Investment banking jobs in Europe are hard to come by, particularly at big banks that are hamstrung by new regulations and strict capital requirements. The fact is: many of the few growth opportunities for investment bankers in Europe are popping up at mid-sized U.S. firms that are expanding their business overseas. The latest example is Oppenheimer & Co., which plans to roughly double its investment banking headcount in the U.K. over the next five years.
The U.S.-based firm is poised to expand its advisory business to give EU clients access to equity research and trading and fundraising capabilities in their home markets, according to Financial News. Oppenheimer Europe became a member of the London Stock Exchange just this week.
The company will also build out its capital markets business across equities, fixed income and M&A, a source told Financial News. Its roughly 60-person London staff should double in the next five years.
In the U.S., Oppenheimer appears to be focusing much of its hiring on the financial advisor industry, an area of financial services that continues to grow in the U.S. and abroad as clients become more risk-averse.
Oppenheimer didn’t immediately return requests for comment on their hiring plans, but typically financial advisors are entrepreneurs who partner with a firm to build their individual book of client business. The firm usually provides expertise and technology in exchange for a share of the profits.
Two more Wall Street veterans have packed up and walked away from the business. Twins Paul Scialla and Peter Scialla left Goldman Sachs last week to join a home-design firm. Both had been partners since 2008.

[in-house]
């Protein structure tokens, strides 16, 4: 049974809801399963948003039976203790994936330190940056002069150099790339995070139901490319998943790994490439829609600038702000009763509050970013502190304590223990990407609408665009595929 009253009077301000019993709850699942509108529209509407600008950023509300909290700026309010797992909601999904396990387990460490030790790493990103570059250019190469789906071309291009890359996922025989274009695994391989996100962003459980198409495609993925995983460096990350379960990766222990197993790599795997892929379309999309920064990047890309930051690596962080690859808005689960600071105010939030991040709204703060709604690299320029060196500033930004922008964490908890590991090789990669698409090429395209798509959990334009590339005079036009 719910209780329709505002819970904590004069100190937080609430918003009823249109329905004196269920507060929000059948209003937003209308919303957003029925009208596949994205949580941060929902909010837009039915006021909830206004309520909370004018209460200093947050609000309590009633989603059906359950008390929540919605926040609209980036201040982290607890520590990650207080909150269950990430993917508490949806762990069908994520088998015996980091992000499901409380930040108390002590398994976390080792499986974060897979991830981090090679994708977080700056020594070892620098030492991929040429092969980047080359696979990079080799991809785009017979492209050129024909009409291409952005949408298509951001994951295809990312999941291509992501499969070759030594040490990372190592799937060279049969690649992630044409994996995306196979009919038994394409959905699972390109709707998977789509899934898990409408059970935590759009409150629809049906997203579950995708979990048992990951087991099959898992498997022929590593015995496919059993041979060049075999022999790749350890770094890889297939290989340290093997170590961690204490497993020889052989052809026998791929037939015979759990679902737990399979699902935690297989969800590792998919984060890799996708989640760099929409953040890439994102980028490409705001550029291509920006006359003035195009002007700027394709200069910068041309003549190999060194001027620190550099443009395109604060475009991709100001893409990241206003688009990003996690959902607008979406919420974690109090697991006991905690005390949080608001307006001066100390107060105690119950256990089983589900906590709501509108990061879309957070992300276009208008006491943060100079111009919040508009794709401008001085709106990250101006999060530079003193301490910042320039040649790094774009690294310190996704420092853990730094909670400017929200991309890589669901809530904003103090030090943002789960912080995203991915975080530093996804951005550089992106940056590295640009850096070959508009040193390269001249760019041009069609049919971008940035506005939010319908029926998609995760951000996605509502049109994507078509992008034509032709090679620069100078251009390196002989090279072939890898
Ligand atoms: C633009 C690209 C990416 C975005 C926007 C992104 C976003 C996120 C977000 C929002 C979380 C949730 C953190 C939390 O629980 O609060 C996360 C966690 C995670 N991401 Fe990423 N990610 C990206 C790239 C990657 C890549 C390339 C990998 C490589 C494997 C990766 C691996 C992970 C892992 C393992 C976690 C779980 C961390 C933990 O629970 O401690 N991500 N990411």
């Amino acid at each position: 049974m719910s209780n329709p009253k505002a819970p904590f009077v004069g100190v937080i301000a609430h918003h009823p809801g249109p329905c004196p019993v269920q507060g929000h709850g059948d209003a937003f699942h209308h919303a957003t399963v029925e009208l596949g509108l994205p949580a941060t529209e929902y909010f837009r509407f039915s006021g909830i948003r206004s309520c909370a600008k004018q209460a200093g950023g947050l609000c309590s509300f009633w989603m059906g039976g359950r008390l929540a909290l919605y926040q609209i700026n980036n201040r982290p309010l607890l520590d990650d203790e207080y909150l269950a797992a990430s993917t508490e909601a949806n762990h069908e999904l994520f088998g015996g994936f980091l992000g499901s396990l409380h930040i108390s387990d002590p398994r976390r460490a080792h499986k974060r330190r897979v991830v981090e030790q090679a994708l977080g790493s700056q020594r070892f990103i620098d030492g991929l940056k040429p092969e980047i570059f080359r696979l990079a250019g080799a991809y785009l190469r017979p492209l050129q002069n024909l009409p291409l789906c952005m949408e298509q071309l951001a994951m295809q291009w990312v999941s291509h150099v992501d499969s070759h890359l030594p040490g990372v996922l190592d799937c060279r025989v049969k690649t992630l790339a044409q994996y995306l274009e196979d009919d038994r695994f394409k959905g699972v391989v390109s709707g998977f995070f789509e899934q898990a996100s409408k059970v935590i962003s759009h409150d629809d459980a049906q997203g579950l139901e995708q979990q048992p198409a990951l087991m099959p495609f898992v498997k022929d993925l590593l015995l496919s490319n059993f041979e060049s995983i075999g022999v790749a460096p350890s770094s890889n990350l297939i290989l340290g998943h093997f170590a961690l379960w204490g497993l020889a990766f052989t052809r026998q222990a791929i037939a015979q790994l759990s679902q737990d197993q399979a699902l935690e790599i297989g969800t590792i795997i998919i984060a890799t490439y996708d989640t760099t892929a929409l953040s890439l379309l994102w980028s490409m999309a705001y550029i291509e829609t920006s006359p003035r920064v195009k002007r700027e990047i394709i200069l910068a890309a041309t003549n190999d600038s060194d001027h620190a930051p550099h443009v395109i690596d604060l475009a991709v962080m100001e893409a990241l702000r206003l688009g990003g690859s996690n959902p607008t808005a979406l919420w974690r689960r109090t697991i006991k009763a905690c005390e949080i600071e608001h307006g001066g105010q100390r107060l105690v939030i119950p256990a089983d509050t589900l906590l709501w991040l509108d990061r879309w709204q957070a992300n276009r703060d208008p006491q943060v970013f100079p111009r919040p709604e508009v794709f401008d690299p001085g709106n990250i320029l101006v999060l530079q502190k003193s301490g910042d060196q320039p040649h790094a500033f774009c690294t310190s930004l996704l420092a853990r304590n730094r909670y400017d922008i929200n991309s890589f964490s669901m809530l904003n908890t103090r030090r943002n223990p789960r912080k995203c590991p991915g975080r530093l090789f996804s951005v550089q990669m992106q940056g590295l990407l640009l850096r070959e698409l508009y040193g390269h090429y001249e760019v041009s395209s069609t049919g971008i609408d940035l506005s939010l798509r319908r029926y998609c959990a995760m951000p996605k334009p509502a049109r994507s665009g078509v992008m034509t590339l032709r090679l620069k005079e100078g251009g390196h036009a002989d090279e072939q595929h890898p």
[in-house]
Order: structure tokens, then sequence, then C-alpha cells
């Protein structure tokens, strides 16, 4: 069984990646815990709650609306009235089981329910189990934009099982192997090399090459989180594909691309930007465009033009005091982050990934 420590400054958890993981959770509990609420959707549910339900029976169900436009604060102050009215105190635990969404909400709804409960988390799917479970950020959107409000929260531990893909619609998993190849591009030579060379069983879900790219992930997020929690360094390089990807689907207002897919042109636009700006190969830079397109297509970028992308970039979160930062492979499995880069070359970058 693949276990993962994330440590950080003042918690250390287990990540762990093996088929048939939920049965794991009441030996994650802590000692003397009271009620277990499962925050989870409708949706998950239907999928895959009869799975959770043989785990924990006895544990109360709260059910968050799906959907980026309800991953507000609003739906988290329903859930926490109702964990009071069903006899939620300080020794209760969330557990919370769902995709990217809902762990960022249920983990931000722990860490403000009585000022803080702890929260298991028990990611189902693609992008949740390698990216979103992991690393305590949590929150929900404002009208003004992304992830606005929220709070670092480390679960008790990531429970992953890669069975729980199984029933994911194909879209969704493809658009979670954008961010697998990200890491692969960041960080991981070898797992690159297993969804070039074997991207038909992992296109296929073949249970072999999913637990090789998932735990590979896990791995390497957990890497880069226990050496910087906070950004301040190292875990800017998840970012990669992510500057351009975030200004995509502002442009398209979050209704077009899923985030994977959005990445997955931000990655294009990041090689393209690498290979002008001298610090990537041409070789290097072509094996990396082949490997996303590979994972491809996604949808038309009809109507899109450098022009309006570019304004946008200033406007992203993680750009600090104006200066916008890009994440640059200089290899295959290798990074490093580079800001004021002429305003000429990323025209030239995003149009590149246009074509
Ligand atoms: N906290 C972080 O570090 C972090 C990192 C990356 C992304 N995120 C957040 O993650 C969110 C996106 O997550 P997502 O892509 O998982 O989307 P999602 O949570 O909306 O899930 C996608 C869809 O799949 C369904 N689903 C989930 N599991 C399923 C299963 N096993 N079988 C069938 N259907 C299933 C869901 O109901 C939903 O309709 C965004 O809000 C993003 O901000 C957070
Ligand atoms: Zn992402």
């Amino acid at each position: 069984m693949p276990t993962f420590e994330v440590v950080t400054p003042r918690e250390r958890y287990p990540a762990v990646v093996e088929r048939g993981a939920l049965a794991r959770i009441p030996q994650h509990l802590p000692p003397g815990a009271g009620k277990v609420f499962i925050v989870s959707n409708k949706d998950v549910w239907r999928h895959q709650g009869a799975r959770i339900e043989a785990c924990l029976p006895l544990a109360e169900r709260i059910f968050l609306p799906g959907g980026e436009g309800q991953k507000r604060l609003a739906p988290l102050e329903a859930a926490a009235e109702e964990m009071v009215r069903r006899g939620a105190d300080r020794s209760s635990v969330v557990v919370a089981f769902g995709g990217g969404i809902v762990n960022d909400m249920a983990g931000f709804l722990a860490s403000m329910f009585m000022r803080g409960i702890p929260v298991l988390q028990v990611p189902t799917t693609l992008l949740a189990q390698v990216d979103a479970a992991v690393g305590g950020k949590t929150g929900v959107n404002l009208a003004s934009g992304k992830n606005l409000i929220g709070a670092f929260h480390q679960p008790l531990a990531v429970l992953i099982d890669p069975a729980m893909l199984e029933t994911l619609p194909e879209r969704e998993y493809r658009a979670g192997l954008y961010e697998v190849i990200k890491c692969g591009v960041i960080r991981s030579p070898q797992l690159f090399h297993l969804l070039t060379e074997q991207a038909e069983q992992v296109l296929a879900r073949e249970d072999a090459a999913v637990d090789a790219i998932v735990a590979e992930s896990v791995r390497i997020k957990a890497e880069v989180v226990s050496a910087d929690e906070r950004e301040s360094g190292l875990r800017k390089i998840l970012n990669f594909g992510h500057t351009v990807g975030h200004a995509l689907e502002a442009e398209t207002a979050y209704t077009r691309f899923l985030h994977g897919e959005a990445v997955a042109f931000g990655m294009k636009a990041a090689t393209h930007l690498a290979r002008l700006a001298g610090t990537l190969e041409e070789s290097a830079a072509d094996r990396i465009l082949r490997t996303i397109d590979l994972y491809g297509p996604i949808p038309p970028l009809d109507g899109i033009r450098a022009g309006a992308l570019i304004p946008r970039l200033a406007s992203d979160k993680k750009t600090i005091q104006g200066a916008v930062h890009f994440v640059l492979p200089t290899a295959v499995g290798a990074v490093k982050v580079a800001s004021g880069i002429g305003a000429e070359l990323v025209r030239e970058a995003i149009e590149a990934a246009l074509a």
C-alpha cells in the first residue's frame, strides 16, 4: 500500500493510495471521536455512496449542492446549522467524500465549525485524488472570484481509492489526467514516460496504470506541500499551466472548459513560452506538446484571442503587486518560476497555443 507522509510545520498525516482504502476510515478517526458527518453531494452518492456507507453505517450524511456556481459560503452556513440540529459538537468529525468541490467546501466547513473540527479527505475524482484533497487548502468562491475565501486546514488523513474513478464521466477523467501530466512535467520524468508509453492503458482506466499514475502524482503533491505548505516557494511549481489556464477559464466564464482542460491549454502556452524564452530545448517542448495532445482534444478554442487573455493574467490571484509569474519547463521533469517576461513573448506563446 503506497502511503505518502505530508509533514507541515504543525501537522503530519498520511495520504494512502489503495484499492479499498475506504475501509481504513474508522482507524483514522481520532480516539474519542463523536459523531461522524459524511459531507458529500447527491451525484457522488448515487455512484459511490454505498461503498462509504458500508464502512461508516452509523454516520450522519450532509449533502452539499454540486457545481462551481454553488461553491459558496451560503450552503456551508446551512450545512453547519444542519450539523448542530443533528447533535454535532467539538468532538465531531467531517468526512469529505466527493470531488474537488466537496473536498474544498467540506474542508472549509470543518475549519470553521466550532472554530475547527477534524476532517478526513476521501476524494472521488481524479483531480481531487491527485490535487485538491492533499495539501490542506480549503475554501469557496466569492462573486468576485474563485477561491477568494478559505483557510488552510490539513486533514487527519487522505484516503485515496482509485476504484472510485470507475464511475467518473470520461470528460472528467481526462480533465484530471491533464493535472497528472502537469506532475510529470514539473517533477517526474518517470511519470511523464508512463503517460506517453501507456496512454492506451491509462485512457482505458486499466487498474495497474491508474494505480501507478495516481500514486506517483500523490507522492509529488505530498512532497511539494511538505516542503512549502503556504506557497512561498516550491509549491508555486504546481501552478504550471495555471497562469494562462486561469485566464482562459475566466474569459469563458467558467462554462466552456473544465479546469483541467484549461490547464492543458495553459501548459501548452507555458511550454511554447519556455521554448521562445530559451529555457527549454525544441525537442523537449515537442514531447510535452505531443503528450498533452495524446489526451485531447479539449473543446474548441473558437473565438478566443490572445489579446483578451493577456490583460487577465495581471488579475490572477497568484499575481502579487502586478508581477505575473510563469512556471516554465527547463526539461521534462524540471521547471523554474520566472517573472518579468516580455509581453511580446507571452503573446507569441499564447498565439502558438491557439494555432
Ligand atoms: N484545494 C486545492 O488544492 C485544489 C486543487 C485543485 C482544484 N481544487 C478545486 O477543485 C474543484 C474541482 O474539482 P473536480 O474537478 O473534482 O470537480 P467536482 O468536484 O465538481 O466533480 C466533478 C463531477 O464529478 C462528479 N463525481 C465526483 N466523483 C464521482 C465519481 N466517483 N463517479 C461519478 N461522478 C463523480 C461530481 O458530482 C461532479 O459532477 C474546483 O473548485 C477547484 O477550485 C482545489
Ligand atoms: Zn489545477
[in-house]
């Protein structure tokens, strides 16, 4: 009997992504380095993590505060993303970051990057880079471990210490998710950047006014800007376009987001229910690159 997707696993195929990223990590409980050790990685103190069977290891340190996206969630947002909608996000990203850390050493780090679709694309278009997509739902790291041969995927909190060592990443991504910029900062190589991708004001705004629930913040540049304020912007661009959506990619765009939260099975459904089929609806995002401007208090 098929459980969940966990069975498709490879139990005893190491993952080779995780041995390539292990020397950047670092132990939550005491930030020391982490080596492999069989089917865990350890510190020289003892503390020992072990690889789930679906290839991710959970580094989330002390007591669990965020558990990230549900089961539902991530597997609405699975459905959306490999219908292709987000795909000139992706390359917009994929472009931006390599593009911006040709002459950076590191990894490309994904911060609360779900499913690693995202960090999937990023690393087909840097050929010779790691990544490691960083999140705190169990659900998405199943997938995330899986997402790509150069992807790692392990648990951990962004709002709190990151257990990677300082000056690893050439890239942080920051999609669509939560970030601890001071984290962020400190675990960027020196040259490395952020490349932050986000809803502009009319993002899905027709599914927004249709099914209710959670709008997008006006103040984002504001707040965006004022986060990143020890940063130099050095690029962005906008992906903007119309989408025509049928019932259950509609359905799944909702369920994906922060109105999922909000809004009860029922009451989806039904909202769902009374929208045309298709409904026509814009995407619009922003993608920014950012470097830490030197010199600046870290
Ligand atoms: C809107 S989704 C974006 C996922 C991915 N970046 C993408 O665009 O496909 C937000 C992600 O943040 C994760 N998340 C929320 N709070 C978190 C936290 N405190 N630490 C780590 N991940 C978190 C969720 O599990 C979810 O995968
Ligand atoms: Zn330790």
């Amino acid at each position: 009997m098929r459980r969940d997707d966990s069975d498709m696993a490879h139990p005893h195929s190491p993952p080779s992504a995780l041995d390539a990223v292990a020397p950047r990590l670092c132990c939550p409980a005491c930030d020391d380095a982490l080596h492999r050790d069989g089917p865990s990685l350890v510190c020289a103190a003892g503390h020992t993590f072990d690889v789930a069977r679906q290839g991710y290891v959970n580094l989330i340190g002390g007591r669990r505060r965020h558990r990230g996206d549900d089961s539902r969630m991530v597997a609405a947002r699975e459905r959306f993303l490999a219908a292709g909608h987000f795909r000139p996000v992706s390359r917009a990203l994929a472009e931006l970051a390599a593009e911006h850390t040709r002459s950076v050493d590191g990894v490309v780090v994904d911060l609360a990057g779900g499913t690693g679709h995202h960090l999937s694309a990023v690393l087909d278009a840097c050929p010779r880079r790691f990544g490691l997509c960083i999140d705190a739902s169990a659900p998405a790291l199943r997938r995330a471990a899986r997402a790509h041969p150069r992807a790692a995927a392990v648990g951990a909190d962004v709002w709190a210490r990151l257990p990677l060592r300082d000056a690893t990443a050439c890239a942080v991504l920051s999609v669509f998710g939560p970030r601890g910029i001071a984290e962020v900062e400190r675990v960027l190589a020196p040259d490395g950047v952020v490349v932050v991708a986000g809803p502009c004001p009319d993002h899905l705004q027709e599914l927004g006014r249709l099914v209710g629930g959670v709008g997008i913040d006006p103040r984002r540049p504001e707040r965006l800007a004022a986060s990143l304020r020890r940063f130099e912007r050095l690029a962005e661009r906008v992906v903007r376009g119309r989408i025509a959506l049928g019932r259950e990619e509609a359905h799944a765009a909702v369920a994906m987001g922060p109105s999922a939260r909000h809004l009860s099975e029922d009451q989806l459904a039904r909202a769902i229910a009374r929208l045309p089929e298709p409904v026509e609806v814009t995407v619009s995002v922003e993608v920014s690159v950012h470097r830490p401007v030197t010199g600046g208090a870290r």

Even with industry-wide cost-cutting, it’s shareholders – not bankers – who have seen a bigger reduction in their returns, said Brady Dougan, chief executive at Credit Suisse Group. “That’s not sustainable,” he said. “That’s not right.”
Goldman Sachs has named company veteran Andy Fisher the new head of technology equity capital markets, a division that rebounded in the fourth quarter of 2012 following a difficult start to the year.
Data collected by the Commodity Futures Trading Commission to help the agency prevent a future trading blunder like the “London Whale” is not usable in its current form, according to Republican Commissioner Scott O'Malia. The data overwhelms computer systems fails to give regulators a clear picture of the derivatives market, he said.
Financial services headcount in London has fallen by nearly 30% since 2008, with similar job losses occurring in other large global cities. Surprisingly, the financial sector in Frankfurt, Germany has come out relatively unscathed, with headcount dropping by just 2% during that period.
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